Rob Shaw: After five years, the NDP should stop blaming others for housing problems - The Orca

Rob Shaw: After five years, the NDP should stop blaming others for housing problems

Rob Shaw 2

Premier David Eby took great pains this week to try and blame the worsening problems of homelessness in Vancouver’s Downtown Eastside on his government’s greatest villain and most-frequent scapegoat: The previous BC Liberal administration.

“We are unfortunately still paying a price for a housing market that for more than a decade worked very well for big corporations and wealthy speculators,” Eby said Wednesday while announcing 90 new modular shelter spaces to try and clear tent encampments at Crab Park and on Hastings Street.

“It did not work for people, especially people on the edges. The result is the housing crisis that we find ourselves in today.”

The NDP government has been in power for more than five years. It has spent more than $250 million over the last two years in Vancouver buying buildings like hotels to create shelter spaces – and it still can’t prevent tent encampments from popping up on streets or in parks.

Half a decade and a quarter-of-a-billion-dollars later, it is absurd to keep blaming the tents on Hastings Street today on the last party in power. But that doesn’t stop the governing party from trying.

“Under the BC Liberals, the housing market worked only for the wealthy,” Eby posted on Twitter with a link to his housing news release.

“We’re making different choices and building more modular housing which will serve as a bridge to health supports and more permanent housing for people experiencing homelessness.”

The phrasing of “different choices” would come back to bite the NDP in the political rear end not 24 hours later, when the premier found himself admitting to what the real problem is: A lack of money. Specifically, from his own government.

The province’s housing agency, BC Housing, is only able to approve one out of every five affordable housing projects due to a lack of available government funding, Eby disclosed in a year-end interview with Postmedia’s Katie DeRosa.

“I know that (BC Housing) got five applications for new affordable housing from non-profit organizations for every one that we’ve been able to fund,” he said. “The demand is massive out there for affordable housing.”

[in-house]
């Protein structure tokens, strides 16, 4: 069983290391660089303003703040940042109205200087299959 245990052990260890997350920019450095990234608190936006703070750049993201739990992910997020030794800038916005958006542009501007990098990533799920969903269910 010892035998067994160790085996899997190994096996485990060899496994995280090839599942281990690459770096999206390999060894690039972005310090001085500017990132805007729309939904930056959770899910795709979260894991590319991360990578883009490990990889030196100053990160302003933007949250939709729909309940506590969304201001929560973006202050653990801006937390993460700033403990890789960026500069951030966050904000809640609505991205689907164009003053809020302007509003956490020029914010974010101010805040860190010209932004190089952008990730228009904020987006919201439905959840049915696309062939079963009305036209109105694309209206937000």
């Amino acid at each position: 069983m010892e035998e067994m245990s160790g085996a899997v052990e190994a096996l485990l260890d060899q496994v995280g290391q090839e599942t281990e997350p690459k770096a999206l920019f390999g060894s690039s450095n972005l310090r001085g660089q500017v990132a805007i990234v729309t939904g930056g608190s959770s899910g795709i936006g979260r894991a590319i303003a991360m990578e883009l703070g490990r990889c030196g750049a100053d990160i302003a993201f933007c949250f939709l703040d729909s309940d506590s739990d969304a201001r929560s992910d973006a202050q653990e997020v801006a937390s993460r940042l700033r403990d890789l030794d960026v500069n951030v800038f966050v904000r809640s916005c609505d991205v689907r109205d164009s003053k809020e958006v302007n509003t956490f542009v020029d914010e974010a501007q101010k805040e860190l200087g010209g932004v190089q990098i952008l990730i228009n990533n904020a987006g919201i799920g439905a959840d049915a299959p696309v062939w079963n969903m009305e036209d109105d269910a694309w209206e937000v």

Perhaps one reason the demand is so massive is that the government is making “different choices” on the provincial budget that don’t involve giving BC Housing the cash it needs to, say, actually build enough affordable housing to meet demand, help low-income people and ensure enough shelter beds are being created.

Eby’s admission will do little to placate angry local mayors who are tired of being blamed by the NDP government for holding up affordable housing projects.

While it’s true some communities do tie up new developments with red tape and delays – looking at you City of Vancouver and District of Oak Bay – many others are begging the province for help.

Burnaby has had 1,200 units of affordable housing turned down by BC Housing. Port Coquitlam couldn’t get support for a 300-unit rental project approved either. Across the province, municipalities have applied for financial support for more than 13,000 housing units, but only 2,400 were approved by BC Housing. The problem? Again, a lack of money. From the current NDP government.

It’s not surprising that New Democrats have been reluctant to admit they are short-changing affordable housing projects. The government is sitting on a $6 billion surplus this year. It has the money to spend. It is choosing not to.

New Democrats crafting Eby’s attack lines may want to think twice next time before they point fingers at mayors, political opponents and whomever else they want to cast as the bogeyman on housing affordability. Much of the blame lies inward. Suggesting otherwise is misleading at best. At worst, it’s an outright lie.

The NDP would be better served putting its money where its mouth is on affordable housing projects. Or, put another way, try making “different choices.”

Rob Shaw has spent more than 14 years covering B.C. politics, now reporting for CHEK News and writing for Glacier Media. He is the co-author of the national bestselling book A Matter of Confidence, and a regular guest on CBC Radio.